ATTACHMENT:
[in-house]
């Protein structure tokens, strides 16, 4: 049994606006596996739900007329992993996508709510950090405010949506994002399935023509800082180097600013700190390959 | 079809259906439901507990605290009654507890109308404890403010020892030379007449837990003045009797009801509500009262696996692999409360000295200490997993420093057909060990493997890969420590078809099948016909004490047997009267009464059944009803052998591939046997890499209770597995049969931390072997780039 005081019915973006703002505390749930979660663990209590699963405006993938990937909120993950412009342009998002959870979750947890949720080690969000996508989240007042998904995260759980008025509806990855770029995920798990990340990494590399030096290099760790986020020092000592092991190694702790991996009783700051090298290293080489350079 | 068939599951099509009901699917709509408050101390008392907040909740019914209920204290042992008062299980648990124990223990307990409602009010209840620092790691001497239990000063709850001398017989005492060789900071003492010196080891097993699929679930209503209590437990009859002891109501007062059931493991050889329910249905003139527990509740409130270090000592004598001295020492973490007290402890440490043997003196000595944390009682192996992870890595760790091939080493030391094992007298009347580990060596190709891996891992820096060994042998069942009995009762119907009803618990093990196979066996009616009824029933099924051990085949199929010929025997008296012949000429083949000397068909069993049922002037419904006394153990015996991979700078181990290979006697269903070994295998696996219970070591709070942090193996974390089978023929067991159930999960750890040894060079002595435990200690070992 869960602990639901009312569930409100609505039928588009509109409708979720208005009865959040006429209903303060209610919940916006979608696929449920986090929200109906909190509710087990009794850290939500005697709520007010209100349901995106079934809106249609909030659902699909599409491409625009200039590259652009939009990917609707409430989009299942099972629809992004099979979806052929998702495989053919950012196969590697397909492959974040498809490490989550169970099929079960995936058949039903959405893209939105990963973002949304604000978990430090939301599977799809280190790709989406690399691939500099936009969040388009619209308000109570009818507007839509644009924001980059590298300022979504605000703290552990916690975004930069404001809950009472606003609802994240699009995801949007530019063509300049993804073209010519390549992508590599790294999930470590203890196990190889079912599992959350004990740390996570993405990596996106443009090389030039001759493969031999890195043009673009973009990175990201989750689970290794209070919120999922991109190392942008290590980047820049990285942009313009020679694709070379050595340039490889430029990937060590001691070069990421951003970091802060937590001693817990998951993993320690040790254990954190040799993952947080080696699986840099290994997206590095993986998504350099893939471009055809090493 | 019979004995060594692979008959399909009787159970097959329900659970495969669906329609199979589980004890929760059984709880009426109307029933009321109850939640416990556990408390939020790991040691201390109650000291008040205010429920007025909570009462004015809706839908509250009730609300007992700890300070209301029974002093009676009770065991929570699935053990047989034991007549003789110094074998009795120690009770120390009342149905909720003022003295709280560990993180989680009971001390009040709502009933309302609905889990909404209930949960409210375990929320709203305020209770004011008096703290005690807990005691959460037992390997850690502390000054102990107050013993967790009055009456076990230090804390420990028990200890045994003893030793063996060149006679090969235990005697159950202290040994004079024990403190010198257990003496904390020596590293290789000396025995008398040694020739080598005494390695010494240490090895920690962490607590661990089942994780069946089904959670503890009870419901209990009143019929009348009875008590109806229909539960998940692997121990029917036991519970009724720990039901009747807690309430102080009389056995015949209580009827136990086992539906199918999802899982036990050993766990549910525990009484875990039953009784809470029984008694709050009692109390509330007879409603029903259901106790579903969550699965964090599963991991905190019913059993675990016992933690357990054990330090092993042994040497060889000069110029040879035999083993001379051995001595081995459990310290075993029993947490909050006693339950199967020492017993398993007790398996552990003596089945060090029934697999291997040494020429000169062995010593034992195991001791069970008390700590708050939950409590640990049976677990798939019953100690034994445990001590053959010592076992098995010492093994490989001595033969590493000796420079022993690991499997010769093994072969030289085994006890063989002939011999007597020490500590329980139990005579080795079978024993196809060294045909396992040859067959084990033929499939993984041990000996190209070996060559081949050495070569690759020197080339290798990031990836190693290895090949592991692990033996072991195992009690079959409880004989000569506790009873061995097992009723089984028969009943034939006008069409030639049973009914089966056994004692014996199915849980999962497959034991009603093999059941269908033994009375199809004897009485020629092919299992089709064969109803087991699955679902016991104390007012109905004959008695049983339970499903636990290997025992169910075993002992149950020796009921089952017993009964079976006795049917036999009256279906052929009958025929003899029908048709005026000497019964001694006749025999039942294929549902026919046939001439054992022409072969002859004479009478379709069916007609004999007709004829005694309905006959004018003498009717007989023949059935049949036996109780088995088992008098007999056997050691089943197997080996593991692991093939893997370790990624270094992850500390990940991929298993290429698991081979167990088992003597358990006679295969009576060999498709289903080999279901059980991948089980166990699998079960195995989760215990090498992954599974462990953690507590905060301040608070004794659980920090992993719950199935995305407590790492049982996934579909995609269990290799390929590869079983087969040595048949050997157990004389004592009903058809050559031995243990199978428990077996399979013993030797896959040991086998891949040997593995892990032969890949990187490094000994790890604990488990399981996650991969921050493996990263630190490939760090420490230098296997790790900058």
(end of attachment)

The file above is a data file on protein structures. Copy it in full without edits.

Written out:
[in-house]
């Protein structure tokens, strides 16, 4: 049994606006596996739900007329992993996508709510950090405010949506994002399935023509800082180097600013700190390959 | 079809259906439901507990605290009654507890109308404890403010020892030379007449837990003045009797009801509500009262696996692999409360000295200490997993420093057909060990493997890969420590078809099948016909004490047997009267009464059944009803052998591939046997890499209770597995049969931390072997780039 005081019915973006703002505390749930979660663990209590699963405006993938990937909120993950412009342009998002959870979750947890949720080690969000996508989240007042998904995260759980008025509806990855770029995920798990990340990494590399030096290099760790986020020092000592092991190694702790991996009783700051090298290293080489350079 | 068939599951099509009901699917709509408050101390008392907040909740019914209920204290042992008062299980648990124990223990307990409602009010209840620092790691001497239990000063709850001398017989005492060789900071003492010196080891097993699929679930209503209590437990009859002891109501007062059931493991050889329910249905003139527990509740409130270090000592004598001295020492973490007290402890440490043997003196000595944390009682192996992870890595760790091939080493030391094992007298009347580990060596190709891996891992820096060994042998069942009995009762119907009803618990093990196979066996009616009824029933099924051990085949199929010929025997008296012949000429083949000397068909069993049922002037419904006394153990015996991979700078181990290979006697269903070994295998696996219970070591709070942090193996974390089978023929067991159930999960750890040894060079002595435990200690070992 869960602990639901009312569930409100609505039928588009509109409708979720208005009865959040006429209903303060209610919940916006979608696929449920986090929200109906909190509710087990009794850290939500005697709520007010209100349901995106079934809106249609909030659902699909599409491409625009200039590259652009939009990917609707409430989009299942099972629809992004099979979806052929998702495989053919950012196969590697397909492959974040498809490490989550169970099929079960995936058949039903959405893209939105990963973002949304604000978990430090939301599977799809280190790709989406690399691939500099936009969040388009619209308000109570009818507007839509644009924001980059590298300022979504605000703290552990916690975004930069404001809950009472606003609802994240699009995801949007530019063509300049993804073209010519390549992508590599790294999930470590203890196990190889079912599992959350004990740390996570993405990596996106443009090389030039001759493969031999890195043009673009973009990175990201989750689970290794209070919120999922991109190392942008290590980047820049990285942009313009020679694709070379050595340039490889430029990937060590001691070069990421951003970091802060937590001693817990998951993993320690040790254990954190040799993952947080080696699986840099290994997206590095993986998504350099893939471009055809090493 | 019979004995060594692979008959399909009787159970097959329900659970495969669906329609199979589980004890929760059984709880009426109307029933009321109850939640416990556990408390939020790991040691201390109650000291008040205010429920007025909570009462004015809706839908509250009730609300007992700890300070209301029974002093009676009770065991929570699935053990047989034991007549003789110094074998009795120690009770120390009342149905909720003022003295709280560990993180989680009971001390009040709502009933309302609905889990909404209930949960409210375990929320709203305020209770004011008096703290005690807990005691959460037992390997850690502390000054102990107050013993967790009055009456076990230090804390420990028990200890045994003893030793063996060149006679090969235990005697159950202290040994004079024990403190010198257990003496904390020596590293290789000396025995008398040694020739080598005494390695010494240490090895920690962490607590661990089942994780069946089904959670503890009870419901209990009143019929009348009875008590109806229909539960998940692997121990029917036991519970009724720990039901009747807690309430102080009389056995015949209580009827136990086992539906199918999802899982036990050993766990549910525990009484875990039953009784809470029984008694709050009692109390509330007879409603029903259901106790579903969550699965964090599963991991905190019913059993675990016992933690357990054990330090092993042994040497060889000069110029040879035999083993001379051995001595081995459990310290075993029993947490909050006693339950199967020492017993398993007790398996552990003596089945060090029934697999291997040494020429000169062995010593034992195991001791069970008390700590708050939950409590640990049976677990798939019953100690034994445990001590053959010592076992098995010492093994490989001595033969590493000796420079022993690991499997010769093994072969030289085994006890063989002939011999007597020490500590329980139990005579080795079978024993196809060294045909396992040859067959084990033929499939993984041990000996190209070996060559081949050495070569690759020197080339290798990031990836190693290895090949592991692990033996072991195992009690079959409880004989000569506790009873061995097992009723089984028969009943034939006008069409030639049973009914089966056994004692014996199915849980999962497959034991009603093999059941269908033994009375199809004897009485020629092919299992089709064969109803087991699955679902016991104390007012109905004959008695049983339970499903636990290997025992169910075993002992149950020796009921089952017993009964079976006795049917036999009256279906052929009958025929003899029908048709005026000497019964001694006749025999039942294929549902026919046939001439054992022409072969002859004479009478379709069916007609004999007709004829005694309905006959004018003498009717007989023949059935049949036996109780088995088992008098007999056997050691089943197997080996593991692991093939893997370790990624270094992850500390990940991929298993290429698991081979167990088992003597358990006679295969009576060999498709289903080999279901059980991948089980166990699998079960195995989760215990090498992954599974462990953690507590905060301040608070004794659980920090992993719950199935995305407590790492049982996934579909995609269990290799390929590869079983087969040595048949050997157990004389004592009903058809050559031995243990199978428990077996399979013993030797896959040991086998891949040997593995892990032969890949990187490094000994790890604990488990399981996650991969921050493996990263630190490939760090420490230098296997790790900058």